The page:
In his opening remarks, editor Peter Cole discusses different arguments about the proper focus of a short story – plot versus character development – and he says, “I remain unconvinced of either extreme being superior, although I would argue that it is damned near impossible to present an intriguing plot without developing a memorable character or two along the way.” Then he comes to the word “entertainment”: “But I can’t imagine a piece of art that does not entertain on some level, whether it is the poetry of Allen Ginsberg, or a painting by Picasso. If it fails to entertain, it fails as art. And for me, entertainment not only includes the experience of the initial encounter, but also the lingering thoughts that a truly good piece of art leaves in my mind for hours and days to come.” For me, every story and poem in this issue of Keyhole meets these criteria.
Keyhole’s inaugural issue (now out of print, but available
online for free) announced the arrival of a quality literary
publication and each subsequent issue has confirmed that this
young but maturing magazine is well worth reading and
Volume 42 Number 1
Review by Kenneth Nichols
The Winter 2008 issue of The Laurel Review is filled with poetry and fiction interested in examining the way thoughtful people try to reconcile themselves with nature while maintaining a special humanity. The poems and stories are imbued with a grounded, tactile love of flora and fauna, gentle breezes and warming sunlight to which we can all relate.
Claire Bateman’s poems, “Rupture” and “Self-Diagnosis,” walk the line between abstract thought and concrete image that invite the reader to engage in a meaningful discussion. How much does our humanity matter in the larger view?
On the fiction side, PJ Piccirillo presents “The Wagon Woman.” Once the narrative got going, I was fully engaged by the author’s depiction of one-time lovers and what time has done to them in their unforgiving landscapes. (This includes two kinds of landscape: that of climate and emotion.) It’s amazing what happens inside the human heart, how one can erase distance across “the blue ice of age, that condensed time between old friends that is so solid and passable you can skip right over all that happened between.” The first-person narrator makes it clear the story will not end happily, but Piccirillo unfurls the story in a satisfying way.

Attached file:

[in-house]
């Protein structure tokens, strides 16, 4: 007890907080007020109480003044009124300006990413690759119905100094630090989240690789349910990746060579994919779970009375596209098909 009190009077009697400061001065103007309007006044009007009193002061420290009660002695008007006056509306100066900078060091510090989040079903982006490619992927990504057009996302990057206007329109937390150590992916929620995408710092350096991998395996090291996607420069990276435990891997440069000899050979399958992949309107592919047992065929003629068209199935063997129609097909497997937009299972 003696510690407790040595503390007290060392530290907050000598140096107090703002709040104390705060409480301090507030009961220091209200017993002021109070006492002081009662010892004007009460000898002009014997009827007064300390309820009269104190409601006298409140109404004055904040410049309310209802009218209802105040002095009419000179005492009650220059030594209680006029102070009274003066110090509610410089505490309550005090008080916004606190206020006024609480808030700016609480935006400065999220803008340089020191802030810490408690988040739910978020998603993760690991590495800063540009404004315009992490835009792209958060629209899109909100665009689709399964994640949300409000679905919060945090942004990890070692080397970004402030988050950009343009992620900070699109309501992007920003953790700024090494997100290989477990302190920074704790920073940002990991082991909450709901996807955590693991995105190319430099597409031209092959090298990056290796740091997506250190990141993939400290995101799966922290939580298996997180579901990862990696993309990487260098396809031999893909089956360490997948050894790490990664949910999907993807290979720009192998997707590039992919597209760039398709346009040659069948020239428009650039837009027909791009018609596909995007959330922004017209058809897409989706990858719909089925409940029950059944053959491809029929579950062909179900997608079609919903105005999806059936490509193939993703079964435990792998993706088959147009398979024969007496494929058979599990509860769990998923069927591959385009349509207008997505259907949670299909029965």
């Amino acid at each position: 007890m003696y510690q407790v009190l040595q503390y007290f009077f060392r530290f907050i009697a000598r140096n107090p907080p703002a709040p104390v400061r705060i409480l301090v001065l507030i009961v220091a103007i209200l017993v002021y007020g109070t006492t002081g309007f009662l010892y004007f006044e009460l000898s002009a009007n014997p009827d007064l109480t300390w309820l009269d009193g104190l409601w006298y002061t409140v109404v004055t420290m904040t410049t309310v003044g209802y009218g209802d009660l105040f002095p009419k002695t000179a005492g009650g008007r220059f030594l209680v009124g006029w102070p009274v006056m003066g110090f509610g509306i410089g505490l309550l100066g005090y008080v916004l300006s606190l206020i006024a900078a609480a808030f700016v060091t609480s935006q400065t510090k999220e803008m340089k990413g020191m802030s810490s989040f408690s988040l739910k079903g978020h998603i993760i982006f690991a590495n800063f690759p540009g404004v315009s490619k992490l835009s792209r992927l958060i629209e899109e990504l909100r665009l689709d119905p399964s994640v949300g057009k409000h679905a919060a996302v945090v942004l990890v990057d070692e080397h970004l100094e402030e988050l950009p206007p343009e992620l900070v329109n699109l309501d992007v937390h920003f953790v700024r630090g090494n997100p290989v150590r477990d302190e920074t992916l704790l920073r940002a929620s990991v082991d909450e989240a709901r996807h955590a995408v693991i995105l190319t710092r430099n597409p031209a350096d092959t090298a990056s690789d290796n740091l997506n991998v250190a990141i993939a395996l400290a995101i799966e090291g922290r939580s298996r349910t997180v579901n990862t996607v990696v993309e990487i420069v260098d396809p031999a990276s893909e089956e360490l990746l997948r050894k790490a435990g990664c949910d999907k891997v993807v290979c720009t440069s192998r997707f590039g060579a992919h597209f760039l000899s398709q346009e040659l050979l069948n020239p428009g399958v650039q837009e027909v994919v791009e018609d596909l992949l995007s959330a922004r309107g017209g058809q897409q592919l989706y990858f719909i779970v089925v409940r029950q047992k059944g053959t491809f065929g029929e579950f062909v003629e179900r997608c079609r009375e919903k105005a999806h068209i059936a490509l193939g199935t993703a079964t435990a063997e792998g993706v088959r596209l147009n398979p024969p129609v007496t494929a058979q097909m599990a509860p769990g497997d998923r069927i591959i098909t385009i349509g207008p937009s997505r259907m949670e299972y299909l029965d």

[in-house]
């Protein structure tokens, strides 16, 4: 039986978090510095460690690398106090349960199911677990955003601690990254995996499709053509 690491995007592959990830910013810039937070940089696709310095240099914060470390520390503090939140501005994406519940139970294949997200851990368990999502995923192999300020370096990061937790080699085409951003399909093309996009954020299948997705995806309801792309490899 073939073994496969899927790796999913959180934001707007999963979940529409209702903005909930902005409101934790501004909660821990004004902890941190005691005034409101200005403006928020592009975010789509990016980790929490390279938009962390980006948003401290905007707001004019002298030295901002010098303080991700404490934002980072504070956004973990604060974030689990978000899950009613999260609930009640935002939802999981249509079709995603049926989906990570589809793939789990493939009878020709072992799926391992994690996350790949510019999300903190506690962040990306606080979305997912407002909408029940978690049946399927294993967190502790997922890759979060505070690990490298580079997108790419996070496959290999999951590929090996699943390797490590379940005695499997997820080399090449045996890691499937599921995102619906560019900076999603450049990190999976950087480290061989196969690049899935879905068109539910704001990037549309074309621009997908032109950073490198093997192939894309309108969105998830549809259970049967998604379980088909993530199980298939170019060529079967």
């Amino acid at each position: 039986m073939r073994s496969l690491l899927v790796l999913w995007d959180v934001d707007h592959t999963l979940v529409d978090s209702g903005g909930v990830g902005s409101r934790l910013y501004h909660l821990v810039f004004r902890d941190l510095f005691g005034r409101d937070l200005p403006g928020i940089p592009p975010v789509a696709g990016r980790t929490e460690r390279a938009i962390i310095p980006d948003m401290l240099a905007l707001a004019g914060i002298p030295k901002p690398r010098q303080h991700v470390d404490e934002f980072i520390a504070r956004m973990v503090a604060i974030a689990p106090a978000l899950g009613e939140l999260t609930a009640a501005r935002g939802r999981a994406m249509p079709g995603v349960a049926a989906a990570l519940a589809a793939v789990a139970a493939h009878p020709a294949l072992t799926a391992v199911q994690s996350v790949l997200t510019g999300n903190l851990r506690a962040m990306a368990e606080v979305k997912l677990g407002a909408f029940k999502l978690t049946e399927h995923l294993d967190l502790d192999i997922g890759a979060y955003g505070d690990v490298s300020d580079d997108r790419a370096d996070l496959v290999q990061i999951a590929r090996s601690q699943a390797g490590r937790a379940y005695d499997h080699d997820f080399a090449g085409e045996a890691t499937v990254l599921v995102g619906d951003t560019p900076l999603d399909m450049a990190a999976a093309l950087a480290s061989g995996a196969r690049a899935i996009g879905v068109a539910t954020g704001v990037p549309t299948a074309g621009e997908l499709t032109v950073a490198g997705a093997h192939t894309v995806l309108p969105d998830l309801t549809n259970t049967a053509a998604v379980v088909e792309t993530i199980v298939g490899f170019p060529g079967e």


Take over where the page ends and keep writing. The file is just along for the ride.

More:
The issue includes a poetry portfolio selected by Martha
Rhodes. The Laurel Review selects poetry that employs
musical language and unexpected imagery. “One Mississippi,” from
Ida Stewart, makes use of both of these techniques, propelling
the reader along with definite momentum. Among the many
standouts are Robert A. Ayres’s “Shot,” a poem that explores the
artist’s perception and responsibility. Daniel Tobin’s
“Intruders” employs beautiful, potent imagery to depict
something we might consider ugly: rodents.
Volume 47 Number 3
Review by Dan Moreau
You know you’re in store for quality fiction and poetry when you pick up a copy of Michigan Quarterly Review. Jane Gillette’s wonderful story “Divine Afflatus” combines two seemingly disparate narratives – one featuring a poetry professor who continues to mourn the loss of his son, and a modern-day housewife who has too much time on her hands. The two narratives merge in a climactic moment for both characters. Equally good was John Allman’s story, “Waiting for Z,” in which the protagonist waits for his wife to come back from a whirlwind trip around the world. Both stories are exemplars of realistic narrative fiction at its best.
Among the poetry, I liked Gary Soto’s “Deciding to Steal” where the speaker, a young boy, steals an eraser head from a stationery store. The poem is full of religious imagery: “The eraser head / Resembled not an infidel’s turban, / But a tiny pope’s hat.” Soto’s enigmatic yet eerie “True Story” features an encounter between a lugubrious speaker and a VW Beetle with a dog in the passenger seat.
From essays to book reviews and interviews, MQR
publishes a lot of non-fiction as well. Featured are a lengthy
round table discussion with Sandra Cisneros and an interview
with Arthur Miller. In an essay titled “On Literary Culture and